Diarrhoea and vomiting are common amongst schoolchildren because the infection that causes these symptoms spreads when children don’t wash their hands regularly.
Diarrhoea and vomiting, medically known as gastroenteritis, can have a number of different causes. Food poisoning is one cause, but the main cause in children is the rotavirus, otherwise known as the rotavirus gastroenteritis.
The rotavirus infects the stomach and bowel and is spread by infected children who don’t wash their hands properly after going to the toilet. Infected children may leave tiny samples of infected faeces on surfaces or utensils for another child to pick up and become infected.
Yes. Every child before the age of 5 will have had a least one rotavirus infection, according to the NHS.
Rotavirus gastroenteritis is especially common throughout winter and spring. The first infection will always be the worst as the body builds up immunity to the virus afterwards, which is why rotavirus infections are rare in adults. However, for children who have never had the infection, the rotavirus is extremely contagious. Poor hygiene usually causes the spread of the infection.
Your child may experience a rapid onset of diarrhoea and vomiting, along with a high temperature and tummy pains.
The nausea will usually pass within a day or two, while the symptoms of diarrhoea may last five to seven days. Most children won’t experience diarrhoea for longer than two weeks. If diarrhoea and vomiting persist for longer then take your child to your doctor.
If your child has any of these symptoms they may become dehydrated, so make sure they drink plenty of fluids. Signs of dehydration include:
No. Most cases of diarrhoea and vomiting will normally pass within five to seven days without the need to see your doctor.
However, as mentioned before, if your child’s symptoms persist, head to your doctor. If your child has a severe case of rotavirus they may require hospital treatment.
No. Children with either diarrhoea or vomiting should be kept home from school for at least 48 hours after the symptoms have gone.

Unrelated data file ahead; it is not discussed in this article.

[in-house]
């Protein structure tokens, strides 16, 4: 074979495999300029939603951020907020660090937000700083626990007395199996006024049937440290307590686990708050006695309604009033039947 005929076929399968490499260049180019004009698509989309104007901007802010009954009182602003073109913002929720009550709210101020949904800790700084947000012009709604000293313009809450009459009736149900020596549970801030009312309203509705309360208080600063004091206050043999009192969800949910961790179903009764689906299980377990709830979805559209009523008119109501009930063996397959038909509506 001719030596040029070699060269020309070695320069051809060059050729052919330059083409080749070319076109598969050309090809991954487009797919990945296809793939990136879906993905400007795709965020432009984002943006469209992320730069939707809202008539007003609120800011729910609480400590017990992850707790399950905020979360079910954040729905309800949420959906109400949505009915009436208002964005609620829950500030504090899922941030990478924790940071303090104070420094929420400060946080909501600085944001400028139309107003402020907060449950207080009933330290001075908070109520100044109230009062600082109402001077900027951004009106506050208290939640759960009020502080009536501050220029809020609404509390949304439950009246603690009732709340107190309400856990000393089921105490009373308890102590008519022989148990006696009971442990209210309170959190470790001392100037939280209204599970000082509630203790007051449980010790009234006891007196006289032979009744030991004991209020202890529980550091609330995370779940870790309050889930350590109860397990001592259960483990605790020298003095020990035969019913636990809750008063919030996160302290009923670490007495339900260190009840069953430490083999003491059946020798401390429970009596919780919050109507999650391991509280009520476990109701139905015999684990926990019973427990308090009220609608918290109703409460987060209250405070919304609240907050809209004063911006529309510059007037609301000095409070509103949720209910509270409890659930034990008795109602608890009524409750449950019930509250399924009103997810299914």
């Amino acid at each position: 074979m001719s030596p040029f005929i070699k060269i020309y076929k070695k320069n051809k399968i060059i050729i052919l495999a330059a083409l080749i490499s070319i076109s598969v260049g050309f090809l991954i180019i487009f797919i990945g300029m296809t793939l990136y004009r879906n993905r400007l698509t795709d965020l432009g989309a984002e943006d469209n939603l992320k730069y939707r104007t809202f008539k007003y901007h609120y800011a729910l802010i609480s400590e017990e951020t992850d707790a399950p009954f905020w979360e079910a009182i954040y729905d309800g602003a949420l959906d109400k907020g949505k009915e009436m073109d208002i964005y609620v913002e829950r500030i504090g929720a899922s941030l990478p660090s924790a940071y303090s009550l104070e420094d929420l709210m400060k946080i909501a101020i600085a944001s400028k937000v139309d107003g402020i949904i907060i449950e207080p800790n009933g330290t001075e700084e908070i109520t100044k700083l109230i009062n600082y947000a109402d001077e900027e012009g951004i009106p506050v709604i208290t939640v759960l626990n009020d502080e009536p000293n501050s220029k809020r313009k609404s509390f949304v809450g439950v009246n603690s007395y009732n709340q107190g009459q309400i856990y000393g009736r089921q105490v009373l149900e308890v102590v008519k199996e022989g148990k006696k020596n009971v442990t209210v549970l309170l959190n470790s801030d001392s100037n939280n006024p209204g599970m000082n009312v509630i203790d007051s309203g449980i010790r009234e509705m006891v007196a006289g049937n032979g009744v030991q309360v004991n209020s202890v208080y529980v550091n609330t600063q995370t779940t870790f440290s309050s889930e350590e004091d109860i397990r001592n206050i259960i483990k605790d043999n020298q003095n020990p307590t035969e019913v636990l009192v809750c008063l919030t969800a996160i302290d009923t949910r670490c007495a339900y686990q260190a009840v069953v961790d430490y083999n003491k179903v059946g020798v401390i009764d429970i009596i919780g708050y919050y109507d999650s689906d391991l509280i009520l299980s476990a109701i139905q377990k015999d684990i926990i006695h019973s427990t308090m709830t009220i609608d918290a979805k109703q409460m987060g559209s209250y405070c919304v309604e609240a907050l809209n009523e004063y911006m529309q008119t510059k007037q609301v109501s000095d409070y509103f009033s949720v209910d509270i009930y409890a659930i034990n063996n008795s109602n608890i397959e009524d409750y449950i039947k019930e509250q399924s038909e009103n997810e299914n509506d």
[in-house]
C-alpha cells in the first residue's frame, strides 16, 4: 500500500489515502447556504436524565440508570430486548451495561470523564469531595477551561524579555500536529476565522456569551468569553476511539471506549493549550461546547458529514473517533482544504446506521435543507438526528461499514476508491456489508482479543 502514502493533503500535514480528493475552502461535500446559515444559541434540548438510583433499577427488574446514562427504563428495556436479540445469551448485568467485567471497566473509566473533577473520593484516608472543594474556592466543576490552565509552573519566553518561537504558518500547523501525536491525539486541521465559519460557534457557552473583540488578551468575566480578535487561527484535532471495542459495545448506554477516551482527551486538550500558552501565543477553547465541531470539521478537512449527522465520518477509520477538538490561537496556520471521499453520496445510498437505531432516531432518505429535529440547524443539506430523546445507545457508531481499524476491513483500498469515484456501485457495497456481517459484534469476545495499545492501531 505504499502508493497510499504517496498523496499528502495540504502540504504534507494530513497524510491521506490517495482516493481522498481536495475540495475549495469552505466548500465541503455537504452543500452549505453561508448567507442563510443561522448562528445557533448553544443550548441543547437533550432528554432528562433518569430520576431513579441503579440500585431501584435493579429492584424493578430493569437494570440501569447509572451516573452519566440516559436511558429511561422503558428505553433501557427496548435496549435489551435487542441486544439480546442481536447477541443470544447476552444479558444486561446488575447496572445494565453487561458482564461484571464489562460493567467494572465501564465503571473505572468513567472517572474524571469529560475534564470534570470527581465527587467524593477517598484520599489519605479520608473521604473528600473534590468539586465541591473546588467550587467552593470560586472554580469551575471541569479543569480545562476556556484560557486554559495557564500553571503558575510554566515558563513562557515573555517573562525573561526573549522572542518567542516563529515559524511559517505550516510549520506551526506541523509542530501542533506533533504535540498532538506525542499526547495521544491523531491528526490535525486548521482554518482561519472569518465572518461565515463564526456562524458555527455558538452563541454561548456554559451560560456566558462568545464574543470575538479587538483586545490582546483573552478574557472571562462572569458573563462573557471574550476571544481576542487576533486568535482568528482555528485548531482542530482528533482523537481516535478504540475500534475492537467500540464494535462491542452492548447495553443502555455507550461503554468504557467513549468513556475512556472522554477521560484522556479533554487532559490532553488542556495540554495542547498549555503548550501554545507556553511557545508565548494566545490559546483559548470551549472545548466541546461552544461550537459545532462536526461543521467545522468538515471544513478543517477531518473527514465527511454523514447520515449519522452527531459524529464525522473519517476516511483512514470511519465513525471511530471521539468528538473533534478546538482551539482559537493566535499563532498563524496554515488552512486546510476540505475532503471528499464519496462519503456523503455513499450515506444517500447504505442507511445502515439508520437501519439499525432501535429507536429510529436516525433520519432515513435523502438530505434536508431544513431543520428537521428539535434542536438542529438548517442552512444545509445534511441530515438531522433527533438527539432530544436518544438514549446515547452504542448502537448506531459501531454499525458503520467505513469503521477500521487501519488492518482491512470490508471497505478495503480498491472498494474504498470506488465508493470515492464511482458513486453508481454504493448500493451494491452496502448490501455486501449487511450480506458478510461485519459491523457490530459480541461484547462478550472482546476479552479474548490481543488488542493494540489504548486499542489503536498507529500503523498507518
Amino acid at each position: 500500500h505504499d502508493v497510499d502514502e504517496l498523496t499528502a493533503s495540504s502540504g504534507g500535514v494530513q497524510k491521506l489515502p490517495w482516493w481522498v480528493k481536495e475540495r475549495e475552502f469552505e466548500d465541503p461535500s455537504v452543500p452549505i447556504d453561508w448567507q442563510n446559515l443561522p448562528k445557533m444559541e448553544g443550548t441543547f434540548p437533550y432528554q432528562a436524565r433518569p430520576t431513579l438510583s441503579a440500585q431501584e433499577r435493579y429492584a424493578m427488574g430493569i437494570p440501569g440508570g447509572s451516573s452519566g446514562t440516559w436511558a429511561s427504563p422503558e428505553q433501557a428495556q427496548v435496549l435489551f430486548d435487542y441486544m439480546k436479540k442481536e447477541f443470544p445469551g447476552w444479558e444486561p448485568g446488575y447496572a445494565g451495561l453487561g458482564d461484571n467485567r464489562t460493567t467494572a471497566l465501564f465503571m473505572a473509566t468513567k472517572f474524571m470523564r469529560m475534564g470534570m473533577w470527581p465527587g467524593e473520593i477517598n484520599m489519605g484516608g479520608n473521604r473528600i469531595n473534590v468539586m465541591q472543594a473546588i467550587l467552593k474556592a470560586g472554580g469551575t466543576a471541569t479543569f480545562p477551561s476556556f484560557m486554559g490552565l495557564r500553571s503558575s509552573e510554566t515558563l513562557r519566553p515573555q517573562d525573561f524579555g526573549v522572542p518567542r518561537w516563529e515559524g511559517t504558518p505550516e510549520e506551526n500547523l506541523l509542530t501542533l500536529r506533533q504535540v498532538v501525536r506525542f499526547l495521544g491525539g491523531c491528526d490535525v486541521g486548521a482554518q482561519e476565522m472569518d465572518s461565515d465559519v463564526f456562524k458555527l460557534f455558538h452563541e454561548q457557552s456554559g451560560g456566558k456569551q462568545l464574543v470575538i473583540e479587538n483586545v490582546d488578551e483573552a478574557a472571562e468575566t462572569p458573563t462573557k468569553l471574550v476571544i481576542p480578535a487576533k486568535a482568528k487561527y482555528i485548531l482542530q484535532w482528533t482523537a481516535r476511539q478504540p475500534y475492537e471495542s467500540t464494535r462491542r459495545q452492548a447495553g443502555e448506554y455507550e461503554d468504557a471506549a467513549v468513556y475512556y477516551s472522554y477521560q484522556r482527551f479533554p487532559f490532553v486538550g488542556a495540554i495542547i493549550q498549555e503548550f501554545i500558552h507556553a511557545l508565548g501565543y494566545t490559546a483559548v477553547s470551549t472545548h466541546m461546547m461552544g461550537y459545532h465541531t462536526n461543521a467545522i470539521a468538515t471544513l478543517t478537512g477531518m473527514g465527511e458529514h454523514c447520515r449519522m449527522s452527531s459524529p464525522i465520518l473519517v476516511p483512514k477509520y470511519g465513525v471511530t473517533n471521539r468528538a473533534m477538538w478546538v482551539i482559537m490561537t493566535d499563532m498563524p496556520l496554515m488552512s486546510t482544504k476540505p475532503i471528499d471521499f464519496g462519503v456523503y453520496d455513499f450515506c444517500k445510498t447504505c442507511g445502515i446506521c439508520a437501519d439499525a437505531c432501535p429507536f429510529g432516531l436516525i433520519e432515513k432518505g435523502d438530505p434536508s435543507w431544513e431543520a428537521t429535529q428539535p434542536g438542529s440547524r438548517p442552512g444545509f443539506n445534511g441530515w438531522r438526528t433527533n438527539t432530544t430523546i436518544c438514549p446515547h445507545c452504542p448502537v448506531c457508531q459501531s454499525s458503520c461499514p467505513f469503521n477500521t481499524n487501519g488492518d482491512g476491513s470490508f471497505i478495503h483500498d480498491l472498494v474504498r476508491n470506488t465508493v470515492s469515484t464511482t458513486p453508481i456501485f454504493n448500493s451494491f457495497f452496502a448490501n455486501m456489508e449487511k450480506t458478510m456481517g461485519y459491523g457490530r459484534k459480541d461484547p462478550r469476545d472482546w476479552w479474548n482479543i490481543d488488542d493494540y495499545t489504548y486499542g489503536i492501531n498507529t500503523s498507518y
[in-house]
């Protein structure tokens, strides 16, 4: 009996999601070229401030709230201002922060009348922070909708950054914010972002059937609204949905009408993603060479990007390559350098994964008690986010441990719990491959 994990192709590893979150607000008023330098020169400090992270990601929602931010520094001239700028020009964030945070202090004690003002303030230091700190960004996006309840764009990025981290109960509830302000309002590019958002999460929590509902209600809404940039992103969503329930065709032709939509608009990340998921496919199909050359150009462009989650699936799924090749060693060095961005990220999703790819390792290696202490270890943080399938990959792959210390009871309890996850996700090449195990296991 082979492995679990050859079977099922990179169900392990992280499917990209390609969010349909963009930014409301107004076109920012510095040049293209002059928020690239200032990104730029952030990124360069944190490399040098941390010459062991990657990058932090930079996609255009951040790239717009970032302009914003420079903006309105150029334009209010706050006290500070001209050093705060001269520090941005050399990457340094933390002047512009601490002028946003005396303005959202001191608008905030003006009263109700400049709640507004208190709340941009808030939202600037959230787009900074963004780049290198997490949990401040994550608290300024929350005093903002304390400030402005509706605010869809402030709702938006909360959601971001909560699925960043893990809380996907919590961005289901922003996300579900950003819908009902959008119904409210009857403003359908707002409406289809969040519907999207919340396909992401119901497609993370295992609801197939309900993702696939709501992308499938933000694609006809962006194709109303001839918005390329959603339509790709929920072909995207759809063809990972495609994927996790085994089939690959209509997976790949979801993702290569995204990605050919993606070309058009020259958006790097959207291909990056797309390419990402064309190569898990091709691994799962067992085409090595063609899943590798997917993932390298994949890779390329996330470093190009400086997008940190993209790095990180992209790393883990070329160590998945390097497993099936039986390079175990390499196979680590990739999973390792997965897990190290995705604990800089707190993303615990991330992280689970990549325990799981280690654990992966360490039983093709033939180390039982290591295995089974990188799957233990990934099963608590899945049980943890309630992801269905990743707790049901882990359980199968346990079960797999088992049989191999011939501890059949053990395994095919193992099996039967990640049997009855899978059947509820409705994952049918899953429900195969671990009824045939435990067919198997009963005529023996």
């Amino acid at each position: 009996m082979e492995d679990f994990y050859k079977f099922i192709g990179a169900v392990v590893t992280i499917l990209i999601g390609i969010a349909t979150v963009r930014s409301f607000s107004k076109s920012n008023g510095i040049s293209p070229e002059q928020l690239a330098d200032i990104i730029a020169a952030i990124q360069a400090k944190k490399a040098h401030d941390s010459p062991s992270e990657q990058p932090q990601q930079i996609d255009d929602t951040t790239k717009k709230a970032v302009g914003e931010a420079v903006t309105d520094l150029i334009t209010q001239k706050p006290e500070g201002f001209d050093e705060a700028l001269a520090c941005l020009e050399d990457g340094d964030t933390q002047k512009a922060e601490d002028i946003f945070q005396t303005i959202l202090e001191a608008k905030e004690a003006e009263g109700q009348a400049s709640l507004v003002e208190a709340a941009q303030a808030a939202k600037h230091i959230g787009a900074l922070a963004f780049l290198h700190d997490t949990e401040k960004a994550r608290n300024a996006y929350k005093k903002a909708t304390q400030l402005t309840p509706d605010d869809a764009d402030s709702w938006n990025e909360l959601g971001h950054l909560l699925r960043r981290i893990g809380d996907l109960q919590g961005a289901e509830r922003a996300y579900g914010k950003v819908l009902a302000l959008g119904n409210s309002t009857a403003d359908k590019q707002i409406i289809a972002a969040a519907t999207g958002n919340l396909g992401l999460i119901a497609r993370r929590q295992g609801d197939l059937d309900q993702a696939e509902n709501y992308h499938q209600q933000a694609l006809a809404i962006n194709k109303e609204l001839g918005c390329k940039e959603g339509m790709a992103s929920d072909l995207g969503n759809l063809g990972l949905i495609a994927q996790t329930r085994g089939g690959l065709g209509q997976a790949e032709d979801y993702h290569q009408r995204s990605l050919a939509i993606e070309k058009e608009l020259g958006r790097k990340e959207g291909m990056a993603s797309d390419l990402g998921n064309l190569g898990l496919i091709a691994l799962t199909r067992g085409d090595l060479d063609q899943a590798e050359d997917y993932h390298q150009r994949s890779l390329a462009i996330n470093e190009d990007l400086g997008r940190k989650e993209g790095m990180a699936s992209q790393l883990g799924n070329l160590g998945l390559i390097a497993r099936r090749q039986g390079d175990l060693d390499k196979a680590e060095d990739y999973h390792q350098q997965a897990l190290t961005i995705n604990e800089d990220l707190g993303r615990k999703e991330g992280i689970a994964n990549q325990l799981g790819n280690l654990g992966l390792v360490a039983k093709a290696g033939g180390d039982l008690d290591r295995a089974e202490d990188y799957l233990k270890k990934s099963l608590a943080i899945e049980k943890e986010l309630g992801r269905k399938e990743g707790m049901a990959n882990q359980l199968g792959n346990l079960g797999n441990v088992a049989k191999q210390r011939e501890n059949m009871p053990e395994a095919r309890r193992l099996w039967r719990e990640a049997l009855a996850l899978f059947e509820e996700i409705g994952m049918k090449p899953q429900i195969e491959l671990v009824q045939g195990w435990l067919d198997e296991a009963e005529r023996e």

If your child has swimming, either at school or at a club, they shouldn’t go for at least two weeks after they have been ill with diarrhoea or vomiting. Even if your child has no symptoms, the rotavirus can still spread to other children via the pool water.
Make sure your child drinks plenty of fluids, especially if experiencing any of the dehydration symptoms mentioned above.
As soon as your child’s vomiting is under control, encourage them to eat something. Simple foods such as bread, rice or pasta are recommended and there is no evidence to suggest that not allowing your child to eat will shorten their episodes of diarrhoea.
It’s best to keep fizzy drinks and fruit juices away from your child during their sickness as these can worsen their diarrhoea.
If your child feels extremely unwell, you can give them paracetamol, following the instructions on the packet.
Anti-diarrhoeal medicine isn’t recommended for children under the age of 12.
Encourage your child to wash their hands with soap after going to the toilet and before eating.
Don’t share cutlery or eating utensils between your child and other members of your household, to stop the infection from spreading.
Make sure you use disinfectant when you clean the toilet after your child has had diarrhoea or vomiting.
Tonsillitis, verrucas, chickenpox, impetigo, ringworm, threadworms, ear infections, molluscum contagiusm are also common for your child to catch
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